Johannesburg - Transport Minister Dipuo Peters has instructed Prasa chairperson Popo Molefe to stop the parastatal's ongoing investigation into contracts worth billions of rands awarded during the tenure of Lucky Montana, Prasa's former CEO.
News24 has learnt from three sources at the Passenger Rail Agency of South Africa (Prasa) that Peters had last week written a letter to Molefe in which she instructed him to put an end to an investigation commissioned by the Prasa board.
The initiation of the probe followed Public Protector Thuli Madonsela's damning Prasa report last year, in which she instructed Prasa and the National Treasury to launch investigations into all Prasa contracts valued at above R10m.
Law firm Werksmans was appointed by the Prasa board to conduct its investigation.
Not budgeted for
According to the sources, Peters maintained in her letter that Prasa had not budgeted for the investigation and that it therefore needed to be canned immediately.
The sources say the timing of her letter is curious, seeing as the investigation has been continuing for more than a year without any such complaint from Peters.
One source says the investigation's focus on Siyangena Technologies and Swifambo Rail Leasing, two companies against which Prasa has instituted civil claims, had resulted in high-ranked politicians being canvassed by powerful businessmen in an effort to have the probe stopped.
Swifambo Rail Leasing won a R3.5 billion contract in 2012 to provide 70 new locomotives to Prasa.
Swifambo subsequently bought the locomotives from Spanish manufacturer Vossloh Espana, after which it was revealed that the latter's Afro 4000 locomotives were too tall for South Africa's rail network.
Siyangena Technologies scored two contracts, totalling some R4 billion, to install security cameras, access gates and related security products at Prasa train stations across the country.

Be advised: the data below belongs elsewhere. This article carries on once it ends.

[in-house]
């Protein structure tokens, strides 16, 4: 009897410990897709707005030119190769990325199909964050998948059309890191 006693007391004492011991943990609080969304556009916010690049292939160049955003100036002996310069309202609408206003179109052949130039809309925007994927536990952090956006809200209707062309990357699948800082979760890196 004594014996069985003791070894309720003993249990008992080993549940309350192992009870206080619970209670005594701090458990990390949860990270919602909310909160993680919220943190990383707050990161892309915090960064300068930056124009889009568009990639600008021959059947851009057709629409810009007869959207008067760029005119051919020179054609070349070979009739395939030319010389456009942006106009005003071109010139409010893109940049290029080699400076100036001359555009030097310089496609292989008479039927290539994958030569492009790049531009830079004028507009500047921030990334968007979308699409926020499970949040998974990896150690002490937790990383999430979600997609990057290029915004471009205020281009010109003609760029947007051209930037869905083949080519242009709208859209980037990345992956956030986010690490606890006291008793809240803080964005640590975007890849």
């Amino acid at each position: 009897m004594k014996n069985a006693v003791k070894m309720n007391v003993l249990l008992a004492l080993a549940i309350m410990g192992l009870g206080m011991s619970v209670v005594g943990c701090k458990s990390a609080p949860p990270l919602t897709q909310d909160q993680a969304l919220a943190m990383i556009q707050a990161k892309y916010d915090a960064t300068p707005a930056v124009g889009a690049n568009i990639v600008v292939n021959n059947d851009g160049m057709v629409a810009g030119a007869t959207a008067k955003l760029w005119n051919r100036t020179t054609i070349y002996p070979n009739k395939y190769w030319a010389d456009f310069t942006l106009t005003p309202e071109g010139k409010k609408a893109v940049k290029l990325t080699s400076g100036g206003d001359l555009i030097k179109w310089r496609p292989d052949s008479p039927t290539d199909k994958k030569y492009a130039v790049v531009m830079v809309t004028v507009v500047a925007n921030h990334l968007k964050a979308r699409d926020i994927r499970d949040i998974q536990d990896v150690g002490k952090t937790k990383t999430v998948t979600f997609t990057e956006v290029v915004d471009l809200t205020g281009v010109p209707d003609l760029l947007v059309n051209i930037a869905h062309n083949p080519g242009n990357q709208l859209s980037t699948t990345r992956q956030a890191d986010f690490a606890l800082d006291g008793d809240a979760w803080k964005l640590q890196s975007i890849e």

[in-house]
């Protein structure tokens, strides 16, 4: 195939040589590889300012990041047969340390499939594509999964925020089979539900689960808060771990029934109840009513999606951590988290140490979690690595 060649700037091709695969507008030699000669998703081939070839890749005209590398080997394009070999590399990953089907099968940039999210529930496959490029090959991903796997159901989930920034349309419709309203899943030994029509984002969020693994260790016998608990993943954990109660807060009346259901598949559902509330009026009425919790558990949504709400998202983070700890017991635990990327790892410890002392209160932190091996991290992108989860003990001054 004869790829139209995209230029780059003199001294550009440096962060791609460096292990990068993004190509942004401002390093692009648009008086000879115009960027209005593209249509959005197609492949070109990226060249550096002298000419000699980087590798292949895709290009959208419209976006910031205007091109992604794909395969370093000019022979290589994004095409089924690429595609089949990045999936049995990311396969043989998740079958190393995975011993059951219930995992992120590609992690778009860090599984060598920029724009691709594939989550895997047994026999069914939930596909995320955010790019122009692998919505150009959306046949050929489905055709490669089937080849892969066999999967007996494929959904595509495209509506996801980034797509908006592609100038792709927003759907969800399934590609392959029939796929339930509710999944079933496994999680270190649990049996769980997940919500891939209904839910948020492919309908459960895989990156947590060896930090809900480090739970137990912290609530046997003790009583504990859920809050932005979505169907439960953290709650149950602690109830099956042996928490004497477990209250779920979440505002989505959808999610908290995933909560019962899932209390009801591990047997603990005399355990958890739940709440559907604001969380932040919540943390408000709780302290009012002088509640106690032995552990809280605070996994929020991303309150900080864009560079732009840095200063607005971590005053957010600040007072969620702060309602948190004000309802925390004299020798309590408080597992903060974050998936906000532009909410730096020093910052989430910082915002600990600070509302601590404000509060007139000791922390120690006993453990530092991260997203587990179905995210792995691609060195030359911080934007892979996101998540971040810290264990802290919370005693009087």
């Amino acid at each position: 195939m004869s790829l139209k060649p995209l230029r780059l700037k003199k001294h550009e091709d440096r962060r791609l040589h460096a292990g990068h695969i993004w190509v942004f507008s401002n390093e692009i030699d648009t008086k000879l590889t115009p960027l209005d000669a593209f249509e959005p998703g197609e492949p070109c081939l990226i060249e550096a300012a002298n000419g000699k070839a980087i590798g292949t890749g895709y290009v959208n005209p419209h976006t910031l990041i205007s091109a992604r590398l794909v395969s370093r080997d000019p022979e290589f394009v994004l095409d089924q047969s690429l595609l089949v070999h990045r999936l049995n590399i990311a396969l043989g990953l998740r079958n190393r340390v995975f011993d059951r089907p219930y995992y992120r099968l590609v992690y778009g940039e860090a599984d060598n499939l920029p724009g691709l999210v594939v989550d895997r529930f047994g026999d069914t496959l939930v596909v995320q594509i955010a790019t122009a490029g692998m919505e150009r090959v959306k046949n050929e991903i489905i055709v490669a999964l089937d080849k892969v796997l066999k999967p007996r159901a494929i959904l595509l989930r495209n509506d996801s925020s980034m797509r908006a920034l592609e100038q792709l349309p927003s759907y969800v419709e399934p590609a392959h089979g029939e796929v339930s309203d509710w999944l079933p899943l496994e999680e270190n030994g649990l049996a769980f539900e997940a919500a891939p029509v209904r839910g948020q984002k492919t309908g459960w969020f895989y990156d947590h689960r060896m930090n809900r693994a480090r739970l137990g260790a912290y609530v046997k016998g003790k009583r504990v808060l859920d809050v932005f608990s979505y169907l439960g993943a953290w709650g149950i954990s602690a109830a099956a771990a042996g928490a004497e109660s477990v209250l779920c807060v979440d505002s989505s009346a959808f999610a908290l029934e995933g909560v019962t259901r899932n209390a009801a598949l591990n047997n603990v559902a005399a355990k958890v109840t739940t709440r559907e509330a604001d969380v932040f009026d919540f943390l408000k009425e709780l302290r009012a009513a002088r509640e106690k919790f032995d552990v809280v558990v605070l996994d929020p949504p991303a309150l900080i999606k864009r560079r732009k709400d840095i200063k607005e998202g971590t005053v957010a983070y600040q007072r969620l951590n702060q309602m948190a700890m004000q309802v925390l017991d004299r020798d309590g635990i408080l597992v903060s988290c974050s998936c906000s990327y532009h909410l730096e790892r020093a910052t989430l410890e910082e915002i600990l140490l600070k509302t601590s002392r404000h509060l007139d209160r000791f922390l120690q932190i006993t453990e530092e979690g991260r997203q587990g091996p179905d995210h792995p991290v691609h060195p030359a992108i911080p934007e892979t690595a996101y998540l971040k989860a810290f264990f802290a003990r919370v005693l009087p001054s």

The appointment of both companies has been mired in controversy and both contracts are said to have been accompanied by possible corruption.
Prasa has alleged in its court papers that Siyangena had bought Montana upmarket properties worth millions of rands through a Pretoria lawyer linked to the company.
Earlier this year Rapport revealed that individuals associated with President Jacob Zuma and his family benefited from the Swifambo contract to the tune of R80 million in questionable payments.
News24 revealed earlier this month that Roy Moodley, a Durban-based security tycoon and close friend of Zuma, had received payments of about R550 million from Siyangena.
Peters's instruction to Molefe comes at a time in which Zuma seems to want to exert more control over the country's state owned companies (SOCs), including Prasa.
On Monday Jeff Radebe, Minister in the Presidency for Planning, Monitoring and Evaluation, announced that the Presidency would start work on the creation of a Presidential State Owned Companies Co-ordinating Council.
Such a body would "provide President Zuma line of sight on strategic decisions and interventions to create SOCs that play a transformative role in a capable developmental State", Radebe explained.
Zuma's office denied that he had played any role in Peters's instruction to Molefe.
"President Zuma has not issued any directive that the Prasa investigation be stopped," said Bongani Ngqulunga, Zuma's spokesperson.
Molefe said he was not willing to comment at this stage.
Ishmael Mnisi, Peters's spokesperson, confirmed receipt of News24's queries and indicated that he would provide a response.
He had not done so by Wednesday morning.